Nowadays, M. lives in Nablus. Until about a decade ago, he used to live in his house in Burin, a house he was forced to leave due to unceasing settler violence. He had children, after all. They were young then. M. worried about their fate, and told himself if he would just leave the house for a few months, the settlers would forget about him.
Things did not turn out that way. Three months after M. settled down temporarily – or so he hoped – in Nablus, the settlers took over the Burin house. Because that’s how it goes in the West Bank: You can take over someone’s private property without showing ownership, assuming of course you’re a Jew. M. complained time and time again to the police, but nothing happened. And why should it?
Seven years passed with the settlers loafing in the stolen house, and four years ago – for reasons beyond M.’s ken – the army decided to pull them out. M. hurried to see what was left of his house, and as soon as he got there he met an IDF jeep. The soldiers told M. the area was declared a Closed Military Zone; he informed them it was his house. They were underwhelmed by the statement.
M. went off to the DCO, holding the paperwork proving beyond any doubt that he is the owner of the house. The DCO told him that’s nice of him, but the house was in Area C, and the fact that it is close to the settlement of Har Bracha causes “friction.”
Here we’ll note, for the umpteenth time, that the guarantor of the Palestinians protection in the West Bank is a minor, penniless organization called the IDF. It is the occupier and as such, their protector. If a Palestinian suffers from endless harassment by settlers, what the army is supposed to do – according to international law and the decisions of the HCJ – is protect him. Not the settlers. The Palestinian. As far as I’m concerned, if the IDF can’t deter the settlers, it should guard threatened Palestinians around the clock. I suspect that if the IDF was forced to dedicate the necessary assets to that, we’d soon see a sharp decline in Jewish terrorism – the terrorists are used to the army backing them up.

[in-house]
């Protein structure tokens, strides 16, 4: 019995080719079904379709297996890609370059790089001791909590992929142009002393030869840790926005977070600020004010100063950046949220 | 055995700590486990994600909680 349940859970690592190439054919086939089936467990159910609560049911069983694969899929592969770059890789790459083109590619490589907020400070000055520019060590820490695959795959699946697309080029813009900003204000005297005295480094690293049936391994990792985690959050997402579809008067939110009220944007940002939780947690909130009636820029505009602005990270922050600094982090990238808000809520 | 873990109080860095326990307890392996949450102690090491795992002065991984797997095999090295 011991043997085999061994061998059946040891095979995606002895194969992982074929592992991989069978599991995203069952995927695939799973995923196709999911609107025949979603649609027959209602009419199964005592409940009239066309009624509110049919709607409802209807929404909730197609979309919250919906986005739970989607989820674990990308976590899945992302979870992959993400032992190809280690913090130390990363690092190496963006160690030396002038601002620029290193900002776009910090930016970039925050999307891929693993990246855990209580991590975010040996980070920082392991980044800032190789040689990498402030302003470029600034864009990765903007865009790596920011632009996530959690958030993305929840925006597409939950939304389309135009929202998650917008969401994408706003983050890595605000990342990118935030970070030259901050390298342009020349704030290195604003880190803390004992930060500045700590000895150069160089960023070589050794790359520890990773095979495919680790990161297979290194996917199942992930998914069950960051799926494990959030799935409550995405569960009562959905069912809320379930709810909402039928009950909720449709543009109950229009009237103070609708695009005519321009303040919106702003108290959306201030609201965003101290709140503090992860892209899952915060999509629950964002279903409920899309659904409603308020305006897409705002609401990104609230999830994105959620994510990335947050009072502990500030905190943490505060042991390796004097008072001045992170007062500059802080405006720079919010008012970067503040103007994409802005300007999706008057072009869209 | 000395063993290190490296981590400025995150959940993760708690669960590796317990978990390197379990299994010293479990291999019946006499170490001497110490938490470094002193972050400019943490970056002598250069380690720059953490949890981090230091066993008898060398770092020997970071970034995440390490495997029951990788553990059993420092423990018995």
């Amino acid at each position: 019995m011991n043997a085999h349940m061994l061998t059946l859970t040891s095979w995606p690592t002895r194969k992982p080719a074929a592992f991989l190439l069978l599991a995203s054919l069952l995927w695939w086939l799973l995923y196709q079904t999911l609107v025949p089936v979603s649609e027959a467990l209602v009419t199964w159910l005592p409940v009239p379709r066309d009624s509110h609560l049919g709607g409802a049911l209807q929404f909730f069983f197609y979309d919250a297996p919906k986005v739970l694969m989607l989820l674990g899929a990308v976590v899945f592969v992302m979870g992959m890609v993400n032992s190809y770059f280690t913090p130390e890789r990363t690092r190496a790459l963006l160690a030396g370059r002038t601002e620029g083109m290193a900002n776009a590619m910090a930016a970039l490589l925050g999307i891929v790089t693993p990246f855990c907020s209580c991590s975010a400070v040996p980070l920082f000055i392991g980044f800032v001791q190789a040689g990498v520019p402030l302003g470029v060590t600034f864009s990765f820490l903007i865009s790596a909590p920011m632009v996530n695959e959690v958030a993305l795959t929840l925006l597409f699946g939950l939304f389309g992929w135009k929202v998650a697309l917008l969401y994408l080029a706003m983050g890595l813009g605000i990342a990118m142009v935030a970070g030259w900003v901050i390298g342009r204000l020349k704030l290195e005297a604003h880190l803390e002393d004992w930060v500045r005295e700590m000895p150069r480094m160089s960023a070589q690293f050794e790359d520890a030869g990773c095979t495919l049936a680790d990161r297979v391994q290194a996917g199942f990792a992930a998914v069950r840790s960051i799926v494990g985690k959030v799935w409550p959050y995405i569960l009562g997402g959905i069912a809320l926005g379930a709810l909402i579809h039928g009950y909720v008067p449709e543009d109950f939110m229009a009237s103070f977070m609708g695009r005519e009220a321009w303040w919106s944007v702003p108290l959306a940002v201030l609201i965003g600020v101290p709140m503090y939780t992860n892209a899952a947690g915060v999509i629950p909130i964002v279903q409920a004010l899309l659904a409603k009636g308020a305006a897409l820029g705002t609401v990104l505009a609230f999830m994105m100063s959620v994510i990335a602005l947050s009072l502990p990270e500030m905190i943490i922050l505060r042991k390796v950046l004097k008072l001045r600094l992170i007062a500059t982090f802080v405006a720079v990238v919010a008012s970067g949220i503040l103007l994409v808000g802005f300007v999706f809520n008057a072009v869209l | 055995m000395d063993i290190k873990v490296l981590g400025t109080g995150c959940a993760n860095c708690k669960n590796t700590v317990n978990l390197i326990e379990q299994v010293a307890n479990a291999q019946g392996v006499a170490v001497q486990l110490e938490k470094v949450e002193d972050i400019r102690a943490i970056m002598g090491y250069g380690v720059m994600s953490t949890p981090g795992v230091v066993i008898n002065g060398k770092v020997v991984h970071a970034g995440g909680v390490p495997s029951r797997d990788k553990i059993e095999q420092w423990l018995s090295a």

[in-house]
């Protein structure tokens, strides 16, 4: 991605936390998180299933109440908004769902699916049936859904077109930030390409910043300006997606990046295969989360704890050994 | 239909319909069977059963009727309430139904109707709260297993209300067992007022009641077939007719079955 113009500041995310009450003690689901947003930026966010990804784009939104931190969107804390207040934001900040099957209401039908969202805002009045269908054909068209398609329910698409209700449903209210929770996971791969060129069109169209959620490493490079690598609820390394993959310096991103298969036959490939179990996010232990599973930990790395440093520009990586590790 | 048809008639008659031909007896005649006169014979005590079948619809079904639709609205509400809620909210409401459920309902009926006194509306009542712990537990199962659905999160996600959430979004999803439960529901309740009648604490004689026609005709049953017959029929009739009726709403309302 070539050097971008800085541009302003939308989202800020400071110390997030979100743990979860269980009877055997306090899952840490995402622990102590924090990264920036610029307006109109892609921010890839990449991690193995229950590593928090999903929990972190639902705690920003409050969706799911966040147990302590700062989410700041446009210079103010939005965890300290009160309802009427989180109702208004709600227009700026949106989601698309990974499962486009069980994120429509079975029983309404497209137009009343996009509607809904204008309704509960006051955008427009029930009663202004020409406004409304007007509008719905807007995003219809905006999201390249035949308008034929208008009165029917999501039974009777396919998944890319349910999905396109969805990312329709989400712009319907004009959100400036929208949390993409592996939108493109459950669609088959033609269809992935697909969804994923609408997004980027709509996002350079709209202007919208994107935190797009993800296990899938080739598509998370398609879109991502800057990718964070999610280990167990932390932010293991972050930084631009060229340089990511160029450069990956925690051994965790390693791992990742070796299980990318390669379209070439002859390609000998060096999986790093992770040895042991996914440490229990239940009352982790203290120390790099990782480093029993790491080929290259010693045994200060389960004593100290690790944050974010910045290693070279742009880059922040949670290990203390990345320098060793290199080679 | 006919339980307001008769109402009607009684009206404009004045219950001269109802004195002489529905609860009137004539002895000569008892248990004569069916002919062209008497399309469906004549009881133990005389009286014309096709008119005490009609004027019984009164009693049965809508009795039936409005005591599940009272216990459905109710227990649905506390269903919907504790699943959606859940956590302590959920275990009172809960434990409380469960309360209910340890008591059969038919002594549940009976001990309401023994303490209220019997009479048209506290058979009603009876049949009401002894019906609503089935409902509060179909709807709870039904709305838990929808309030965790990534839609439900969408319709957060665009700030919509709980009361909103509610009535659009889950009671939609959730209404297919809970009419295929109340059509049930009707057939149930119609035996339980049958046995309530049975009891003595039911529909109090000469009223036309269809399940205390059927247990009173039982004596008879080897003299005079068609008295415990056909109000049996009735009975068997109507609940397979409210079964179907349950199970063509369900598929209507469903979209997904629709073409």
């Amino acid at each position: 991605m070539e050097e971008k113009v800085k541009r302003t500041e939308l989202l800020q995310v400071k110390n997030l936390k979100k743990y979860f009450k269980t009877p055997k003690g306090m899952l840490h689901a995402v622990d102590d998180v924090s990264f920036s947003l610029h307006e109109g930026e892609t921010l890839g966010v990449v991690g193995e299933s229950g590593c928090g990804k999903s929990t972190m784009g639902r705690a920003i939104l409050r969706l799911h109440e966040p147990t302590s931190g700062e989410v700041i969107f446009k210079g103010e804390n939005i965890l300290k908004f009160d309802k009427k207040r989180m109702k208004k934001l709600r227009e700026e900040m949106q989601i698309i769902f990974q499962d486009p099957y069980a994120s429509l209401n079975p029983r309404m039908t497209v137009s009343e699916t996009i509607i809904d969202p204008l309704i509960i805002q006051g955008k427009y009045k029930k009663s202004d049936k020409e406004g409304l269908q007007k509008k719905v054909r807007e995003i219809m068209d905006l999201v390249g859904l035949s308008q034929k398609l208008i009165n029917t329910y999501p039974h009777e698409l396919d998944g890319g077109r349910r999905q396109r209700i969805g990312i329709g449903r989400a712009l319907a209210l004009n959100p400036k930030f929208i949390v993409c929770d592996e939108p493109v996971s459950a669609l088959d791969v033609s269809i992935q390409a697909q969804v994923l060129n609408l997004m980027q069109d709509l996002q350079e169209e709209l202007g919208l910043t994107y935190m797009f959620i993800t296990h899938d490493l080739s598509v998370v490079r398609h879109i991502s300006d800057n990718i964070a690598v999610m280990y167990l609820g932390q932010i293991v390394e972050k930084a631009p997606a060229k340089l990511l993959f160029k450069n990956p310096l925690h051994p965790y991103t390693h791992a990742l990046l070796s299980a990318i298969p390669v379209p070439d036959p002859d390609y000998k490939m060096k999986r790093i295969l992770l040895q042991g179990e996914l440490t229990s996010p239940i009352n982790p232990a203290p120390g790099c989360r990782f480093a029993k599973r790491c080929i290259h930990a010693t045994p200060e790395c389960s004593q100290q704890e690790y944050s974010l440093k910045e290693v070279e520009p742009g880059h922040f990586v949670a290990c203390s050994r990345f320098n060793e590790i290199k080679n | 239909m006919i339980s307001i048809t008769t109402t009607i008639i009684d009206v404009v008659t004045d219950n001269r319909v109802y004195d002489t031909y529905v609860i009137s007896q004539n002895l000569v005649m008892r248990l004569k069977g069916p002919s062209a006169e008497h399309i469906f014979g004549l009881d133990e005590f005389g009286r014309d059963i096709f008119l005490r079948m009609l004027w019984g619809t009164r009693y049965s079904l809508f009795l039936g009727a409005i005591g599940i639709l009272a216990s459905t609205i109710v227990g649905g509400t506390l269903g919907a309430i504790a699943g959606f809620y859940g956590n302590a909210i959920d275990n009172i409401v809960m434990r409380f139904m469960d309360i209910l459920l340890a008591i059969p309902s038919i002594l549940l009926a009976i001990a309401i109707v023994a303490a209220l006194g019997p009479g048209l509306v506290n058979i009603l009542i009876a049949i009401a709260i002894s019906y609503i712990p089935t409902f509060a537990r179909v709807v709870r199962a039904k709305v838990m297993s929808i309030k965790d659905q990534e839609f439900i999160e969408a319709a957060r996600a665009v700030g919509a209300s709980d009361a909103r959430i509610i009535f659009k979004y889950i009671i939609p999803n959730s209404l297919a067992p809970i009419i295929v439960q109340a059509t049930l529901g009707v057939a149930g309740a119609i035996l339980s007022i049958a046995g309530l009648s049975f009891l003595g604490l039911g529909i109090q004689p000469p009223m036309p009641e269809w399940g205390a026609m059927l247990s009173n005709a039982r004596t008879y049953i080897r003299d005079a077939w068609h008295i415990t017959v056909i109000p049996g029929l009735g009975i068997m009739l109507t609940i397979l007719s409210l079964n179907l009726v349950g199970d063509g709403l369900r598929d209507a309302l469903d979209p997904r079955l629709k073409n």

That is, if M.’s house’s proximity to Har Bracha causes “friction,” it ought to have been the settlement’s problem, not M.’s. But, of course, that was not the case. M. spent the last four years in attempts to get the DCO to allow him to return home. To this day, he did not receive a definite answer. Naturally: had they allowed him to return, they would have to protect him; had they declined the request, they’d have to compensate him. Why decide, when you can simply leave him in legal limbo?
About a year ago, M. went to harvest his olive trees, which are next to the house. He surprised a gang of people he described as settlers as they were picking his olives. In response, they attacked him. Nothing to see here, move along.
Two weeks ago, M.’s house was set ablaze. The house stood empty, as noted, for some four years since the army forced the settlers out. M.’s brother noticed a large cloud of smoke coming from the place. The house and its surroundings were on fire. Our brave troops prevented a Burin fire truck from reaching the area.
How much damage did the house take? We don’t know. Since the army refuses to allow M. to reach the place, M. does not know what state the house is in, whether there is any point in reconstructing it, how much it will cost, or whether he will ever be allowed to live in it. Try to put yourself in his shoes; try to think about what it means to not be able to check the state of your property which has been set afire. The IDF, it seems, is rather good at blocking the owners from reaching their property. A pity it isn’t half as good at blocking the arsonists.
In the grand scheme of things, this story is not exceptional. No national epic will be written about a house first stolen from its owners, whose heart went out to it and couldn’t reach it, and which was finally burned down, without him even being even permitted to reach the ruins. There are plenty of greater injustices around. It’s just a daily wrong of the occupation. Just a minor mine in a road, already twisted, on the way to peaceful coexistence.